Following on from my last post on the attitudes of pro-longevity bioethicists, here's an open-access piece by Tom Koch. It opens with these questions:
Why has longevity become a source of dismay rather than a cause for celebration? How did we turn the greatest triumph of 20th century public health and medicine into a problem for the 21st century?
This is the view from inside the paradigm of state-regulated, state-controlled medicine. Centralized systems of privilege, cut loose from price signals, inevitably devolve to rationing and crumble beneath increased demand. That increased demand is feared even when it is a great good, such as medical technology. This state of affairs stands in stark opposition to the free market, in which increased demand is a sign of great success - it is the opportunity to create progress through trade, research, and competition. A monolithic system crumbles under growth, while the competitive market thrives. Looking back at the SAGE Crossroads podcasts on (political) economics and engineered longevity, we have this:
Again I say if this were a privatized system, we would all say "gee it’s wonderful. All these people want more health care, this industry is thriving". Let me put one other analogy. Suppose we made cars a government entitlement. Instead of cheering when auto production went up, we’d say, "Oh my God, we can’t afford this!". How you finance it may greatly affect the psychology and actually the freedom of the economy to take advantage of these new opportunities.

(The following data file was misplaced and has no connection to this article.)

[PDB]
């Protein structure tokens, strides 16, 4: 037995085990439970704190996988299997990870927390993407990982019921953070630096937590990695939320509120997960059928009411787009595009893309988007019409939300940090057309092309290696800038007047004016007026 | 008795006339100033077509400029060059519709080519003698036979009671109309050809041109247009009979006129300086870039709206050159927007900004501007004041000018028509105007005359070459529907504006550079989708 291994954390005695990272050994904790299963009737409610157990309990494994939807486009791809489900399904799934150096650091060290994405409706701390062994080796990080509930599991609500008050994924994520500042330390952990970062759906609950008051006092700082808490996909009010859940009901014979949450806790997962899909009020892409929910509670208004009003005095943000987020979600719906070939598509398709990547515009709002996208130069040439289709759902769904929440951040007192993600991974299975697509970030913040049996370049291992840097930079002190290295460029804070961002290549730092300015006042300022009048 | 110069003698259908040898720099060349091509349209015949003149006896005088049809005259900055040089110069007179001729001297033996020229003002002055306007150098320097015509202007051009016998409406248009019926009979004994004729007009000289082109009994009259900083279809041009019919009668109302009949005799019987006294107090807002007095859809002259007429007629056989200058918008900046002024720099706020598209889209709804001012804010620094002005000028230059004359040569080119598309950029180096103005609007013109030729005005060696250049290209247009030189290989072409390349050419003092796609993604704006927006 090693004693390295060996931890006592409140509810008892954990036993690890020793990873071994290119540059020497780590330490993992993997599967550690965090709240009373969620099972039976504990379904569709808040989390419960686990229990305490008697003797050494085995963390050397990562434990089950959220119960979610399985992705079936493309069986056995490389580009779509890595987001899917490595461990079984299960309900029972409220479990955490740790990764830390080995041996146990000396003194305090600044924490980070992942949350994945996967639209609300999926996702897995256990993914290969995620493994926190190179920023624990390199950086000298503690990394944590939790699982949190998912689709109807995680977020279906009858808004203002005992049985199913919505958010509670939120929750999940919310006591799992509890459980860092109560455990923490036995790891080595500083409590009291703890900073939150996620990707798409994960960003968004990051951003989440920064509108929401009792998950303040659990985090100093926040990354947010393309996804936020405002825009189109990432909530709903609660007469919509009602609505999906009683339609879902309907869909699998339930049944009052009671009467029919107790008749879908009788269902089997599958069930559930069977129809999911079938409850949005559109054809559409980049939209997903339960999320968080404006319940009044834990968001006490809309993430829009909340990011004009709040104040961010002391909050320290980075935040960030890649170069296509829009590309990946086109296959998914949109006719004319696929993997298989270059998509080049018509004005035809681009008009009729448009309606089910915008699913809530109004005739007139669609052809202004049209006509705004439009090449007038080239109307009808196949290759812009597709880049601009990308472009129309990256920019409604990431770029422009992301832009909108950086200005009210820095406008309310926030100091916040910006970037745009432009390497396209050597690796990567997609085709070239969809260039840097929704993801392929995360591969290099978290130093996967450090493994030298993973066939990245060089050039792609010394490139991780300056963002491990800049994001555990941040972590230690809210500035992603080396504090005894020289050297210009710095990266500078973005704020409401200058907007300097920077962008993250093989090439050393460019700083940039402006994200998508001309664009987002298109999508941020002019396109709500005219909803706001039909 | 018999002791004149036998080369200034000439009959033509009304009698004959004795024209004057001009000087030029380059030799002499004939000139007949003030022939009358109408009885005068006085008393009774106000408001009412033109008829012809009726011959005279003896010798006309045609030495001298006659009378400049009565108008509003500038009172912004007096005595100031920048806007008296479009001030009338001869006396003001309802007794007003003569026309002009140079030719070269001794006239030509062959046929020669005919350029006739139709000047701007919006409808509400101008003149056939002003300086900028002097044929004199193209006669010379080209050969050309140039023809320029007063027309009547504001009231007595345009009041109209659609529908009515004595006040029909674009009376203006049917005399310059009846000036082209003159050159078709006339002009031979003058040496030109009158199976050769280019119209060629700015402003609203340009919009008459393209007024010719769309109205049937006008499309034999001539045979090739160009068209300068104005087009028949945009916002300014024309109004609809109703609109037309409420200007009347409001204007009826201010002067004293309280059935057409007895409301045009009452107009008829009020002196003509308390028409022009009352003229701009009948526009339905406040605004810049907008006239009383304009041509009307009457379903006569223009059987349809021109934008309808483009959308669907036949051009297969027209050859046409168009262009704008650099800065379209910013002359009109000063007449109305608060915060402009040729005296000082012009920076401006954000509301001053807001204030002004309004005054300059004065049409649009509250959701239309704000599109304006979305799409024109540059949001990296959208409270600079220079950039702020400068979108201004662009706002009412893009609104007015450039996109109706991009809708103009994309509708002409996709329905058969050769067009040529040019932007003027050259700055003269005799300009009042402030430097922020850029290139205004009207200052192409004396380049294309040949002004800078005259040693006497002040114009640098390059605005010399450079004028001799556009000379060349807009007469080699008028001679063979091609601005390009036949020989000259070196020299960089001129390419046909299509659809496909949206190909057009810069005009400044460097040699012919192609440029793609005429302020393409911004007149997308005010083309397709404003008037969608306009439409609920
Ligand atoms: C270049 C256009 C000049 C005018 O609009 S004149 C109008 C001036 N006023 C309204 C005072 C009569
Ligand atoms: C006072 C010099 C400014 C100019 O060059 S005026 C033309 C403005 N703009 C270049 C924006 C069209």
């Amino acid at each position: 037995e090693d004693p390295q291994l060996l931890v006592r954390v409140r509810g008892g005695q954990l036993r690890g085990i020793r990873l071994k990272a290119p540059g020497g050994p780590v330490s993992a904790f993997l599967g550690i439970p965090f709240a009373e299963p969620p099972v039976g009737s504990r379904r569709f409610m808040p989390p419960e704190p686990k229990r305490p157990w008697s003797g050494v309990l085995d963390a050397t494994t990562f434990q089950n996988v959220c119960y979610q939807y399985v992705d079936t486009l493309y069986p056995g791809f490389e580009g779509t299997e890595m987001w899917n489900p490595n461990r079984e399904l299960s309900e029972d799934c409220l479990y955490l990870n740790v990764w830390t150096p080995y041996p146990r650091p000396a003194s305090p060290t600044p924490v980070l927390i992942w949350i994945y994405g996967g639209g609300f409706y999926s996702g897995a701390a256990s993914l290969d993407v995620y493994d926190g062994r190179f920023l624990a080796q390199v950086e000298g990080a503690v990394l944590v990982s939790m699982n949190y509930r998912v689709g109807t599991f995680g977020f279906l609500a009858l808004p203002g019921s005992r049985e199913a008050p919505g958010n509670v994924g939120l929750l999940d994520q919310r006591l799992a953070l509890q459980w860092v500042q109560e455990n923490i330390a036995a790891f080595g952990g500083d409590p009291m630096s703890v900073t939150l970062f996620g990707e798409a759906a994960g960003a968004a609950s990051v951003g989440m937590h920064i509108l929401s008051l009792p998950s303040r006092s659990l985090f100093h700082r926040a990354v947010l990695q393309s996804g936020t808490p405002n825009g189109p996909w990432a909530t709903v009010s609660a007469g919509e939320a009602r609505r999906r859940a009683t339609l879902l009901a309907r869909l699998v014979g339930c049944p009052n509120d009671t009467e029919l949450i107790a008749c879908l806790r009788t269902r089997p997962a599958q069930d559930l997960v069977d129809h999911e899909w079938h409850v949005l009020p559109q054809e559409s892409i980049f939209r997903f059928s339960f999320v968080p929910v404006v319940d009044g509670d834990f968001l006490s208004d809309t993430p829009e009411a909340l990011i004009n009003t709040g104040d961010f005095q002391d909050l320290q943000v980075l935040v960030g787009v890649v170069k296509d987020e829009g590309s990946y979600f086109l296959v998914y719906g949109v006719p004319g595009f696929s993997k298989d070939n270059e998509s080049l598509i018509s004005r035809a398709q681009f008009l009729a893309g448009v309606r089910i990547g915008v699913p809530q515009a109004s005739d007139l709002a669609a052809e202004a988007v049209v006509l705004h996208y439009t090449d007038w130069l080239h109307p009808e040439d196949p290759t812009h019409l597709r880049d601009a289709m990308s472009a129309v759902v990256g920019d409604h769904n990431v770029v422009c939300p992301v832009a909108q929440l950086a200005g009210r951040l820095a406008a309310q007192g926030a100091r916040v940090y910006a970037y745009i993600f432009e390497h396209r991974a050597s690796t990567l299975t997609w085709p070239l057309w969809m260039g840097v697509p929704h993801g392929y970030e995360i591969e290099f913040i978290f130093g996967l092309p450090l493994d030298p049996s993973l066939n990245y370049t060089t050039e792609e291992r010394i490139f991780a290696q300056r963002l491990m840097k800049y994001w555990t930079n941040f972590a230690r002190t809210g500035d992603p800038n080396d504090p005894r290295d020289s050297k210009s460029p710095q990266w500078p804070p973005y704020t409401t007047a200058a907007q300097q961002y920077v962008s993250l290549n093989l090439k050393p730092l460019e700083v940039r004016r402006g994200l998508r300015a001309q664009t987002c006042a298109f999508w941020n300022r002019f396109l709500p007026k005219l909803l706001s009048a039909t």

Koch concludes in his article:
much of what we think of as geriatric [medicine] is in fact medicine for fragile persons. Geriatric expertise in the maintenance of people with multiple conditions can serve the critically ill of every age.
Blaming people who are over the age of 65 for the rising costs of our publicly funded health care systems permits us to focus on one class of patients. In truth, health care is expensive at every age and not something to be begrudged anyone because of age. The alternative is that we should all die young, at the first hint of illness, or figure out how to live healthily and forever.
If we lived in a world in which government had nothing to do with the provision of medicine, there would be no begrudging, no need for battles over centrally planned resource assignment, no rationing by fiat of the uncaring and distant. There would instead be a ferociously competitive marketplace, responsive to needs, and there would be generous medical charity for the unfortunate; we would do very well by that. It is a great pity that we stand very far indeed from such an ideal.